Showsight Presents The Chinese Crested

“IT MAY NOT HAVE ALL THE GLAMOUR OF SOME OF THE OTHER DOGS IN YOUR RING, BUT SHOULD BE THE APPLE OF YOUR EYE IF ALL OTHER THINGS ARE EQUAL.”

by CAROLYN STRUNGE Caros Chinese Cresteds Y our first impression of the Crested in either variety should be that of a fine boned, elegant and graceful toy dog. One trip around the ring will let you know if the dogs you are judging meet these basic characteristics of the breed. Th ese characteristics work together to produce the toy dog you are looking for. A heavy boned dog will not move with the elegance and grace of a fine boned dog with proper structure. You have seen them go around now what to look for on the table. Stand back and look at the dog on the table—look for proportion and size. Pro- portion is RECTANGULAR—measured from the withers to base of tail is slightly longer than the height at the withers. Look under the dog –you should see a rectangle if the dog is properly proportioned. Hands on—use a gentle approach and touch. If your hands are cold expect the hairless to react to your cold touch. HEAD Cup the head in your hand and look for the distinguishing features: Almond eye: Set wide apart, can be lighter in lighter colored dogs, expression is alert and intense. Eye rims match the color of the dog, i.e.: a spotted dog may have spotted eye rims and a split face may have no color on the eye rim on the light side—this is correct. Ears : Large and erect, base level with outside corner of eye. Depending on the width of the back skull you can have ears that appear to stands straight up and ones that appear to be on an extreme angle— both may be level with the outside corner of the eye. So on to overall head. Head is wedge shaped: Viewed from above and from the side. A clean wedge will have cheeks that taper cleanly and lips that are tight and clean. Stop will be slight but distinct and nose is dark in dark col- ored dogs; maybe lighter in light colored dogs—pigment is solid. Check the bite: Th e Hairless are not to be faulted for missing teeth—do not spend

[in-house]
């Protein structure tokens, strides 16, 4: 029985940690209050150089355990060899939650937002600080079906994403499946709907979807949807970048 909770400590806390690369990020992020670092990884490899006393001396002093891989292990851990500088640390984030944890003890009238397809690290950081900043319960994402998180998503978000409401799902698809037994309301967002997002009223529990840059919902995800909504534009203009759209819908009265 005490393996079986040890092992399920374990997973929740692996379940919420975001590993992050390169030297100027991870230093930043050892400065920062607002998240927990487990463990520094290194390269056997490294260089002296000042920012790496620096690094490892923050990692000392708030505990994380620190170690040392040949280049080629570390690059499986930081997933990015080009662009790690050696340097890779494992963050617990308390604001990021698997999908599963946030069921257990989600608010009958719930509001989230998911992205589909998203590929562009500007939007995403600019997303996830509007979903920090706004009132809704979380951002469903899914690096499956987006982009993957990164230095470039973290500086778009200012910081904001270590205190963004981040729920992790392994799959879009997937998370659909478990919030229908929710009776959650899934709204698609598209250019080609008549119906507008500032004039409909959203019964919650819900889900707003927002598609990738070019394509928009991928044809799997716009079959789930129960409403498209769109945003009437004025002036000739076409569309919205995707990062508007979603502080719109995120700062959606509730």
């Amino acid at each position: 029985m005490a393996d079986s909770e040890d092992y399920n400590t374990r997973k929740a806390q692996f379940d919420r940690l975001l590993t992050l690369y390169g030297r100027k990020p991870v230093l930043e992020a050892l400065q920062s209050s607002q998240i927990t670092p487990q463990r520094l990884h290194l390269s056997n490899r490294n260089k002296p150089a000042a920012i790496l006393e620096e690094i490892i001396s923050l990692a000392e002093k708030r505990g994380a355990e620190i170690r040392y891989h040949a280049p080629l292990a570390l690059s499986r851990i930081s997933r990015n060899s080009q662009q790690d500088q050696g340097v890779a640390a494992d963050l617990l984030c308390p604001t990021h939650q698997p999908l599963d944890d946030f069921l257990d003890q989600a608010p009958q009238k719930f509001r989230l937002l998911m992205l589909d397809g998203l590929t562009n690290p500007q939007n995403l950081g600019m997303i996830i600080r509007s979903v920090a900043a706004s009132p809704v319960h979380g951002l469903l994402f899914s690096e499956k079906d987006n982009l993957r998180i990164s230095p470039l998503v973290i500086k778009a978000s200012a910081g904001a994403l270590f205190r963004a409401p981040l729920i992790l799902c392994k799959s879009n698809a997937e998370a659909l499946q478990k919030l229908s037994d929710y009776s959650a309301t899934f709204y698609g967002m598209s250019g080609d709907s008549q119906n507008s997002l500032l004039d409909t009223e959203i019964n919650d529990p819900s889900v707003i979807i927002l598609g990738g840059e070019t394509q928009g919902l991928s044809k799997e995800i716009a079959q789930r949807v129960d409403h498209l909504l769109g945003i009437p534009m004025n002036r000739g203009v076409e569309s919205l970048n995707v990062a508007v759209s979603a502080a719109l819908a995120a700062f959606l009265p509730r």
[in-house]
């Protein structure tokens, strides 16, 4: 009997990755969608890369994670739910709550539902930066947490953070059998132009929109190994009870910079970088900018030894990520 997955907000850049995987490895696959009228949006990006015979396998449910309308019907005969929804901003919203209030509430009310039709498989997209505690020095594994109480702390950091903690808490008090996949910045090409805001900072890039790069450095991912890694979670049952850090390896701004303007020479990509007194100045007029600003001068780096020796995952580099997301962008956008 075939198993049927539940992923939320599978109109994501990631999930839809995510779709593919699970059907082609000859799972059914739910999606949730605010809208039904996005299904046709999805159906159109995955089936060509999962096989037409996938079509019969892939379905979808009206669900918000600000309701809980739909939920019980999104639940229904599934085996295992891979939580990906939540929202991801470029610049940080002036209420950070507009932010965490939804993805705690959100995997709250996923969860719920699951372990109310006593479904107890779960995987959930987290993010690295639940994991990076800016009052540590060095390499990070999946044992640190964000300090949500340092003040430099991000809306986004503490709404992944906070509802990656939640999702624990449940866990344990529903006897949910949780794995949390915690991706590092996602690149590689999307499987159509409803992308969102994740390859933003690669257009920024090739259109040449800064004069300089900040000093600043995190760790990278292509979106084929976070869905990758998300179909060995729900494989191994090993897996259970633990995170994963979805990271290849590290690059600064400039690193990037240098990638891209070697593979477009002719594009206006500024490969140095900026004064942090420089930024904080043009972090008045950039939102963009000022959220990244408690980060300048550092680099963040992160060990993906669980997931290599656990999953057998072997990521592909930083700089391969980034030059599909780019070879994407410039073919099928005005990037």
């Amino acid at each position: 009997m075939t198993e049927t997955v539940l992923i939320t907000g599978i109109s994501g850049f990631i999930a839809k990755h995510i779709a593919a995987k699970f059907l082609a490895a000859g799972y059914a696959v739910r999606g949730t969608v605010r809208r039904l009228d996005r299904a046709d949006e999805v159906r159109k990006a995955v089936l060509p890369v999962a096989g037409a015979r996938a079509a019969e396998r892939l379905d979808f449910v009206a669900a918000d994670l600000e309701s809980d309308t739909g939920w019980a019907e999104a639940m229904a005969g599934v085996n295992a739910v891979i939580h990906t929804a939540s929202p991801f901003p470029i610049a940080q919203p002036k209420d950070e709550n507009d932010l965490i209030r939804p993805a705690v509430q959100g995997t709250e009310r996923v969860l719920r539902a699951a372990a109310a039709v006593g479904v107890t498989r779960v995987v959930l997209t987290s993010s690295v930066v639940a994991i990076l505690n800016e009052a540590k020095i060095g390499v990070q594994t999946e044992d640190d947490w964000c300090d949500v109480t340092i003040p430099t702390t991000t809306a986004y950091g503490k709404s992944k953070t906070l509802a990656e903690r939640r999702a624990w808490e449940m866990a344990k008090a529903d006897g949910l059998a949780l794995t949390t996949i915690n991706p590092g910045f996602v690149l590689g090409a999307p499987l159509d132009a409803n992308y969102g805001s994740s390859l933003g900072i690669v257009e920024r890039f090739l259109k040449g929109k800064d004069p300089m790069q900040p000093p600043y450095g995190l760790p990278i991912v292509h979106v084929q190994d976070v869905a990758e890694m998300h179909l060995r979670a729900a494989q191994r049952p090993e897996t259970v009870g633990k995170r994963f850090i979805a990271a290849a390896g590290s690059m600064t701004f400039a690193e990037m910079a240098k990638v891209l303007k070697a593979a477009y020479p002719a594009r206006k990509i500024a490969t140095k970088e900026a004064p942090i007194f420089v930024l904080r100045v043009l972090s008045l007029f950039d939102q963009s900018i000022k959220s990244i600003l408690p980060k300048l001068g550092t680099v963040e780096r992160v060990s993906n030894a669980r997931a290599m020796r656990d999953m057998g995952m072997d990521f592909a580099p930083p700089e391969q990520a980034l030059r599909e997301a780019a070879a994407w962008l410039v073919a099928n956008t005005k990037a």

your time checking for teeth—lift the lip and check for level or scissor bite and move on. Th e Pu ff s are to be faulted for missing teeth so check for those incisors. No DQs —so don’t get carried away. Th is is still a toy dog and will not react well if you are cranking the mouth open to count teeth. BODY Th e bone structure of the Crested is very similar to many breeds: Neck clean : Arched, carried high. Topline level to slightly sloping croup: Th is slope contributes to the proper tail carriage for the breed—watch for it. Brisket to the elbow Breast bone not prominent: Th e points across the forechest are on the same plane. Ribs well developed Tuck up at fl ank: If the dog has the proper proportion and length of loin you should see a nice tuck up with a lightness in the loin area—which will allow for the freedom of movement expected. Tail: Check the tail—it has very spe- cific shape, length and carriage. Th is is a breed characteristic: 1. Slender and tapers to a curve 2. Long enough to reach the hock 3. In motion, carried gaily and may- be slightly forward. Th e tail should not lay on the back or hang down the side of the dog—remember out or slightly forward. Th e dog running around with its tail straight out is correct the one with its tail curled over its back should be faulted. 4. At rest the tail is down with a slight curve upward. Forequarters and Hindquarters: Typical 45 degree layback (about as common as in most breeds). Legs are long slender and straight: Pasterns upright. Sti fl e is moderate: hock perpendicular. Feet: Hare foot—check it—it is a char- acteristic of the breed. HAIRLESS COAT Provides the variety and the eye candy for the observer of the breed. Hairless: Hair only on its head, tail and feet.

Judges seem to be concerned with the grooming procedure in the breed—don’t be. If it is poorly groomed with skin dam- aged by shave marks or chemical burns or patches of hair where they don’t belong— treat it the same way you would treat any other poorly-groomed dog and don’t reward it. Make sure you understand the proper hair placement for Hairless—it may not have all the glamour of some of the other dogs in your ring, but should be the apple of your eye if all other things are equal. Th e coat placement and texture on the Hairless is very specific in the standard: • Th e texture is soft and silky: Overall type is more important than placement • Head Crest: Begins at the stop and tapers o ff between the base of skull and back of neck • Hair on the feet: From toes to front pasterns and rear toes to hock joints • Tail in the Hairless: Two-thirds of the end of tail are covered by long, flowing, feathering hair • Skin is soft and smooth —If it is not, don’t reward it POWDERPUFF COAT Completely covered with a double soft and silky coat with long thin guard hairs over the coat. Th e Powderpu ff ’s tail is com- pletely covered with hair. Don’t look through the coat for the undercoat—it is soft and silky and not a shorter, protective undercoat. The guard hairs are usually visible—but there are not a lot of them just a few usually over the shoulders or hips and often a different color. Coat is straight of moderate density and length. Excessive, heavy, kinky or curly coat is to be penalized. GROOMING IS MINIMAL Grooming practices include shaving the face and ears on both varieties—you may be presented with some that are full faced or do not have the ears shaved—any combination is an accepted practice in the breed. Th is is a fun little breed—enjoy all the variety it will bring to your ring!

S HOW S IGHT M AGAZINE , M ARCH 2015 • 115

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